So is it the design of the city that makes Hope Street so bad?

Yes. The combination of tall buildings and grid structure in Glasgow's city centre makes a trap for fumes. This long swoop of tarmac, from Cowcaddens to Argyle Street, dominated in sections by Victorian tenements, and by the towering early concrete Skyscraper, Lion Chambers, holds on to its pollution.

Dr Dobson said, “The problem is the way the built environment has been designed. Anyone who has spent any time at all in Glasgow city centre knows it has a grid structure. It has a lot of ups and downs and very tall buildings so air pollution can get trapped, and can build up during busy times of the day. And it doesn’t just build up on Hope Street. I used to work on nearby Bath Street and I know that the whole area around there is choked with traffic and it’s very noticeable how poor the air quality is. ”

HeraldScotland: Picture Nick Ponty.GV's of Bus lanes around the City Centre.Hope Street.
HeraldScotland: Picture Nick Ponty.GV's of Bus lanes around the City Centre.Hope Street.

Hope Street. Image: Nick Ponty 

Which other Glasgow city centre streets suffer from bad air quality?

Hope Street is host to the only automatic air quality monitor in the city centre, known as Glasgow Kerbside, a hugely expensive piece of equipment that reports data hourly and is useful for tracking changes throughout the day. But air quality is also measured at sites on other streets through what are called diffusion tubes, which offer a mean value over a period of time, and many of them, too, throw up poor results.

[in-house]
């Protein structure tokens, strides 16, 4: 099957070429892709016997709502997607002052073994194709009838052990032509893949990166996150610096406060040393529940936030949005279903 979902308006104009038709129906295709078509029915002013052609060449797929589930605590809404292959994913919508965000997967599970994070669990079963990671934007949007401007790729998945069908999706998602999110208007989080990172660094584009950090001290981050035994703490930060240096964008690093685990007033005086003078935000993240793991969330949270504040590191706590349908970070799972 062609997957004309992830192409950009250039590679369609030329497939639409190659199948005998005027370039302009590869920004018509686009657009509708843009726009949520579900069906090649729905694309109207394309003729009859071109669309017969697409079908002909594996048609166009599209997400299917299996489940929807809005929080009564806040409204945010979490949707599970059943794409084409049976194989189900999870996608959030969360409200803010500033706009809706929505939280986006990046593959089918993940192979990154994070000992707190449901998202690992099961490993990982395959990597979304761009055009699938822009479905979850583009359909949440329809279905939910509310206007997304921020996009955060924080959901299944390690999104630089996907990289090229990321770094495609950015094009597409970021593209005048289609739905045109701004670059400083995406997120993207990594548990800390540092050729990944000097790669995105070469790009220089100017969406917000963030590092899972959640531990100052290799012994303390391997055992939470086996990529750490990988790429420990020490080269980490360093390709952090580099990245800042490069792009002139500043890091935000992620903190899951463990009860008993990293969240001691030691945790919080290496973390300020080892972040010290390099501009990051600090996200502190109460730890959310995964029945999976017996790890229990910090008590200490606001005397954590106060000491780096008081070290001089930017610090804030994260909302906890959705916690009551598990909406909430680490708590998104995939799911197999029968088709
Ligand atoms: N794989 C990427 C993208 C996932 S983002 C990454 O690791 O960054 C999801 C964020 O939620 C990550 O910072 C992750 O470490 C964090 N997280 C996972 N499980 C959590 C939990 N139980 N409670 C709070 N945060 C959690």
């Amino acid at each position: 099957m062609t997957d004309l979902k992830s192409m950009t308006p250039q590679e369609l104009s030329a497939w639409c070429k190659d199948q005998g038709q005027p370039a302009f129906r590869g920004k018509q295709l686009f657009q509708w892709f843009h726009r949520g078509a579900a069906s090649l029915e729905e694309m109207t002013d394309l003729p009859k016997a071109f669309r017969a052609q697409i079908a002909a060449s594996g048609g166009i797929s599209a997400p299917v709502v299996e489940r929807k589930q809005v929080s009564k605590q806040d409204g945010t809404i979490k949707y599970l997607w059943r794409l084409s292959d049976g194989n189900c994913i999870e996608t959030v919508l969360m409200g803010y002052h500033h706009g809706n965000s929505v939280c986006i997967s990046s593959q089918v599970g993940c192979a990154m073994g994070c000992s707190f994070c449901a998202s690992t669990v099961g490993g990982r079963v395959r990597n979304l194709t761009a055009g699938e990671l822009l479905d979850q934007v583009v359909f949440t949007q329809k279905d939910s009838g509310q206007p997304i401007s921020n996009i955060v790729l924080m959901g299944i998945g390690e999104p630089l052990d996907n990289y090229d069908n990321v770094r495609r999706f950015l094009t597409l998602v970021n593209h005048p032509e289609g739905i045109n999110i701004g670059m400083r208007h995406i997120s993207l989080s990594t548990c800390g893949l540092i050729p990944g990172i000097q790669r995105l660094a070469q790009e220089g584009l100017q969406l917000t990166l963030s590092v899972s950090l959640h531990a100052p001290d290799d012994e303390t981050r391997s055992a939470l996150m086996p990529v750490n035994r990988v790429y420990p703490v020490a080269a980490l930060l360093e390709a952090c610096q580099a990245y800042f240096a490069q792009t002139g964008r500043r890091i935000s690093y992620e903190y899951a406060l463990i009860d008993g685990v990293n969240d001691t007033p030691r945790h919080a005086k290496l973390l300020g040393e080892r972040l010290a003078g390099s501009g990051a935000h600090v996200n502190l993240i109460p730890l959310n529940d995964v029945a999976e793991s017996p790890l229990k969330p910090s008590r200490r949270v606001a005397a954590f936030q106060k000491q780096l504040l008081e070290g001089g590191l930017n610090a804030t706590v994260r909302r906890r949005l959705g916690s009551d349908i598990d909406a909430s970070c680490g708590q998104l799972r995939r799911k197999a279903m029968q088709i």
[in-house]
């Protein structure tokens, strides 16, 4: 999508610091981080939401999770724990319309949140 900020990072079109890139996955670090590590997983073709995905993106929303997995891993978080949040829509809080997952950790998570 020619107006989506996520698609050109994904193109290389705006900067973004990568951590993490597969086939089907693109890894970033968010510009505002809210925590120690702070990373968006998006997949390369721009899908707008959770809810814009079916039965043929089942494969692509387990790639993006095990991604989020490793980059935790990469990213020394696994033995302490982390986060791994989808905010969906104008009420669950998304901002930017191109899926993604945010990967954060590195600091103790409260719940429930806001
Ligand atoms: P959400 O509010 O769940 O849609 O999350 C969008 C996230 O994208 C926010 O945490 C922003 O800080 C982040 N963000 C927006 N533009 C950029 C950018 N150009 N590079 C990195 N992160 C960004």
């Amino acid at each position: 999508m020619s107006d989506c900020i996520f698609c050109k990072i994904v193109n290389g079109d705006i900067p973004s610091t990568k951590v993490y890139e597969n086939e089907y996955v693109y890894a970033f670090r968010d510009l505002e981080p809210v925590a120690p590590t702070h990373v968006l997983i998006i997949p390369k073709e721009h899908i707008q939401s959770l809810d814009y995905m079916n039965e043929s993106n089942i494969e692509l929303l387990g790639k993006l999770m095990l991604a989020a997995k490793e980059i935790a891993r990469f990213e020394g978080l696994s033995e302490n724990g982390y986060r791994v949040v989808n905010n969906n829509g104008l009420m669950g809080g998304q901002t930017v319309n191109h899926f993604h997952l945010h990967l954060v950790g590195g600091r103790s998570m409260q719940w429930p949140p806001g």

Dr Dobson said: “Renfield Street, Gordon Street, Union Street all have diffusion tube readings over that legal limit. That’s why we have an extensive air quality management area that takes in the centre of Glasgow - because the problem isn’t one street. You can’t just pick one street out. You have to get to the problem at the source and be sure not to just move it around. That’s what hopefully the LEZ will do.”

What can we tell about the impact of the LEZ from the automatic air monitor data at Hope Street?